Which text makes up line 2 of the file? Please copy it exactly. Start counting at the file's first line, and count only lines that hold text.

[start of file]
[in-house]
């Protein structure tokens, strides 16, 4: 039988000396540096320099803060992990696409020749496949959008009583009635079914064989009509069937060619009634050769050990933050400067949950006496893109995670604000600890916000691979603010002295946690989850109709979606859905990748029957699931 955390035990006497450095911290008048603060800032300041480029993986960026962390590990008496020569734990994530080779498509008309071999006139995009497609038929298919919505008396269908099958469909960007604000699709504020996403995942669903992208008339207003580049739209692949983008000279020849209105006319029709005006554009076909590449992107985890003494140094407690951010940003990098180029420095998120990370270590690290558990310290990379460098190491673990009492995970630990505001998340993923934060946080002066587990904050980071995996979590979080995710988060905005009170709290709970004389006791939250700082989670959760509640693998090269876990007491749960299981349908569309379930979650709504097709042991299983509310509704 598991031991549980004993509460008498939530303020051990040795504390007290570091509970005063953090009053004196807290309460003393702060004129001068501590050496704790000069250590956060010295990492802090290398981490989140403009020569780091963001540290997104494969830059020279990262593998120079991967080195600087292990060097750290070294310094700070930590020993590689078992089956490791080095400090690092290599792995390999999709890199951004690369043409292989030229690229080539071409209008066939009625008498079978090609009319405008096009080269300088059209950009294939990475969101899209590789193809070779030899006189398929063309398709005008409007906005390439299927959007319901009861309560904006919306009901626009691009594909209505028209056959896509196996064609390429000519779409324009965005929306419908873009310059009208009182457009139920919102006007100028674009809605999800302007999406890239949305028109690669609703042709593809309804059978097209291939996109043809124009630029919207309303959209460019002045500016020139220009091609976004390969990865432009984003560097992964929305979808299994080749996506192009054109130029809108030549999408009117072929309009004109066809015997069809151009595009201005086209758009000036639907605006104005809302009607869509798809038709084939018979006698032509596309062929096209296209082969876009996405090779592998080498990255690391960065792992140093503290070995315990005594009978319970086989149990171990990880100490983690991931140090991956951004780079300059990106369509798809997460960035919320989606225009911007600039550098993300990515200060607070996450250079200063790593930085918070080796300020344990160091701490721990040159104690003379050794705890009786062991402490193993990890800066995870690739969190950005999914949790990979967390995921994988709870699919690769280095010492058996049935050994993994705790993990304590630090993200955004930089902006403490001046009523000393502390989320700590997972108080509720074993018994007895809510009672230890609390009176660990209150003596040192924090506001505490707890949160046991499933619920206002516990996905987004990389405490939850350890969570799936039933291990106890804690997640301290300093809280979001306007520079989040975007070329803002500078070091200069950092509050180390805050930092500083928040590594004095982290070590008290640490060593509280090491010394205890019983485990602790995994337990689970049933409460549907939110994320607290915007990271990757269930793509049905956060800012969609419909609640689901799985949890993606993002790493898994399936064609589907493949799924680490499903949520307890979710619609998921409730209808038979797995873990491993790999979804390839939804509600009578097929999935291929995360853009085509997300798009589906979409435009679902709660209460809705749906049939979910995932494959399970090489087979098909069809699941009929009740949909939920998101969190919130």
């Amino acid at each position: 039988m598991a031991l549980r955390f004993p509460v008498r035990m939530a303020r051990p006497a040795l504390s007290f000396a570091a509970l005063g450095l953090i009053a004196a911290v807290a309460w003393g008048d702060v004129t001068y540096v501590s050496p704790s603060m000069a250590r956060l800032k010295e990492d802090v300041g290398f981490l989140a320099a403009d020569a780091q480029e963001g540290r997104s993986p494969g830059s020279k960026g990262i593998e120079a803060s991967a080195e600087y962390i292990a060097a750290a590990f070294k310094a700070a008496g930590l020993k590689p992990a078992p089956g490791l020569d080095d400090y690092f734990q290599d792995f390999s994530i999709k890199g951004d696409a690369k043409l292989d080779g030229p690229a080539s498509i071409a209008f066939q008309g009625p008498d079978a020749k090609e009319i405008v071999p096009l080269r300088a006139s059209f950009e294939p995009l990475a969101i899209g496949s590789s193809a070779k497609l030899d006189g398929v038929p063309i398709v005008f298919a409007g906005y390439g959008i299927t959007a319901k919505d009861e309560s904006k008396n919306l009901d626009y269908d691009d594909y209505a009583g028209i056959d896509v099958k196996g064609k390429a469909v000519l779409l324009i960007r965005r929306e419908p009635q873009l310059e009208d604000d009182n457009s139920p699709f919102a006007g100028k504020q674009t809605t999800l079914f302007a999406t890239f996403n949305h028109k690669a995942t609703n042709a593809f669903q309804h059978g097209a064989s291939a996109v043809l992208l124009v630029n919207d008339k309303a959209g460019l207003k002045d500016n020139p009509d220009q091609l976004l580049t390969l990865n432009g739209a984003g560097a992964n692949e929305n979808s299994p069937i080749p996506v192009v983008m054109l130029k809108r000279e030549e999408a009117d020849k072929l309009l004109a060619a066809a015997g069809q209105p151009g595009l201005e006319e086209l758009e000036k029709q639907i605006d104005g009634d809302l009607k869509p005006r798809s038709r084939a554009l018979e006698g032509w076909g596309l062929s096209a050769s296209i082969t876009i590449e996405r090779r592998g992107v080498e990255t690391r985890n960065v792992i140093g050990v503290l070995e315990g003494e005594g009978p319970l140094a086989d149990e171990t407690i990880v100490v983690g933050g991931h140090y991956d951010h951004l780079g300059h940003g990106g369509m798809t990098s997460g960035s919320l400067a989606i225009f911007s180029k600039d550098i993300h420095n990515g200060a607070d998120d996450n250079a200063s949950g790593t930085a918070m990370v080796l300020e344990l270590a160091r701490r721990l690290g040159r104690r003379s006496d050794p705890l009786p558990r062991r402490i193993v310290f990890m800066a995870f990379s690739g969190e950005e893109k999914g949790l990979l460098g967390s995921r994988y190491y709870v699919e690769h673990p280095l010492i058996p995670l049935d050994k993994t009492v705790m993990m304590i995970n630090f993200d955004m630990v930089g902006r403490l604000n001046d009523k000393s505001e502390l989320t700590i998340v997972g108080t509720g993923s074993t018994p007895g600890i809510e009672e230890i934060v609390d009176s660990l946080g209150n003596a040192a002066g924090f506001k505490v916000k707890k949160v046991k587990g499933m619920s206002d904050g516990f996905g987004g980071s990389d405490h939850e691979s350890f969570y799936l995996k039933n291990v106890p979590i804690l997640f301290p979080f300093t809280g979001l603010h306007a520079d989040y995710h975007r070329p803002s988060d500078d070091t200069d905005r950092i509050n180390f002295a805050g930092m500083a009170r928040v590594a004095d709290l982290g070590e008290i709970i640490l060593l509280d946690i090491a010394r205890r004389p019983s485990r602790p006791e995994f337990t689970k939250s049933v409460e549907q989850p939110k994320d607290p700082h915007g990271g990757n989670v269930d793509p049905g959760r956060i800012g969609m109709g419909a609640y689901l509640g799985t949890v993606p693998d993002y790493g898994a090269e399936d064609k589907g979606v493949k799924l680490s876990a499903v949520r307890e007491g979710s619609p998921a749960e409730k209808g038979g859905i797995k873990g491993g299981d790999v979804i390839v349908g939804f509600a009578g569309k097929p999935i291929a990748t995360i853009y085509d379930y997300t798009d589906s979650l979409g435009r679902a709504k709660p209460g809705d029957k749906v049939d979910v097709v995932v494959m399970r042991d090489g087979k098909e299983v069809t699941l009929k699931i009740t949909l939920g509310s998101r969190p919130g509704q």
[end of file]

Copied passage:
């Protein structure tokens, strides 16, 4: 039988000396540096320099803060992990696409020749496949959008009583009635079914064989009509069937060619009634050769050990933050400067949950006496893109995670604000600890916000691979603010002295946690989850109709979606859905990748029957699931 955390035990006497450095911290008048603060800032300041480029993986960026962390590990008496020569734990994530080779498509008309071999006139995009497609038929298919919505008396269908099958469909960007604000699709504020996403995942669903992208008339207003580049739209692949983008000279020849209105006319029709005006554009076909590449992107985890003494140094407690951010940003990098180029420095998120990370270590690290558990310290990379460098190491673990009492995970630990505001998340993923934060946080002066587990904050980071995996979590979080995710988060905005009170709290709970004389006791939250700082989670959760509640693998090269876990007491749960299981349908569309379930979650709504097709042991299983509310509704 598991031991549980004993509460008498939530303020051990040795504390007290570091509970005063953090009053004196807290309460003393702060004129001068501590050496704790000069250590956060010295990492802090290398981490989140403009020569780091963001540290997104494969830059020279990262593998120079991967080195600087292990060097750290070294310094700070930590020993590689078992089956490791080095400090690092290599792995390999999709890199951004690369043409292989030229690229080539071409209008066939009625008498079978090609009319405008096009080269300088059209950009294939990475969101899209590789193809070779030899006189398929063309398709005008409007906005390439299927959007319901009861309560904006919306009901626009691009594909209505028209056959896509196996064609390429000519779409324009965005929306419908873009310059009208009182457009139920919102006007100028674009809605999800302007999406890239949305028109690669609703042709593809309804059978097209291939996109043809124009630029919207309303959209460019002045500016020139220009091609976004390969990865432009984003560097992964929305979808299994080749996506192009054109130029809108030549999408009117072929309009004109066809015997069809151009595009201005086209758009000036639907605006104005809302009607869509798809038709084939018979006698032509596309062929096209296209082969876009996405090779592998080498990255690391960065792992140093503290070995315990005594009978319970086989149990171990990880100490983690991931140090991956951004780079300059990106369509798809997460960035919320989606225009911007600039550098993300990515200060607070996450250079200063790593930085918070080796300020344990160091701490721990040159104690003379050794705890009786062991402490193993990890800066995870690739969190950005999914949790990979967390995921994988709870699919690769280095010492058996049935050994993994705790993990304590630090993200955004930089902006403490001046009523000393502390989320700590997972108080509720074993018994007895809510009672230890609390009176660990209150003596040192924090506001505490707890949160046991499933619920206002516990996905987004990389405490939850350890969570799936039933291990106890804690997640301290300093809280979001306007520079989040975007070329803002500078070091200069950092509050180390805050930092500083928040590594004095982290070590008290640490060593509280090491010394205890019983485990602790995994337990689970049933409460549907939110994320607290915007990271990757269930793509049905956060800012969609419909609640689901799985949890993606993002790493898994399936064609589907493949799924680490499903949520307890979710619609998921409730209808038979797995873990491993790999979804390839939804509600009578097929999935291929995360853009085509997300798009589906979409435009679902709660209460809705749906049939979910995932494959399970090489087979098909069809699941009929009740949909939920998101969190919130």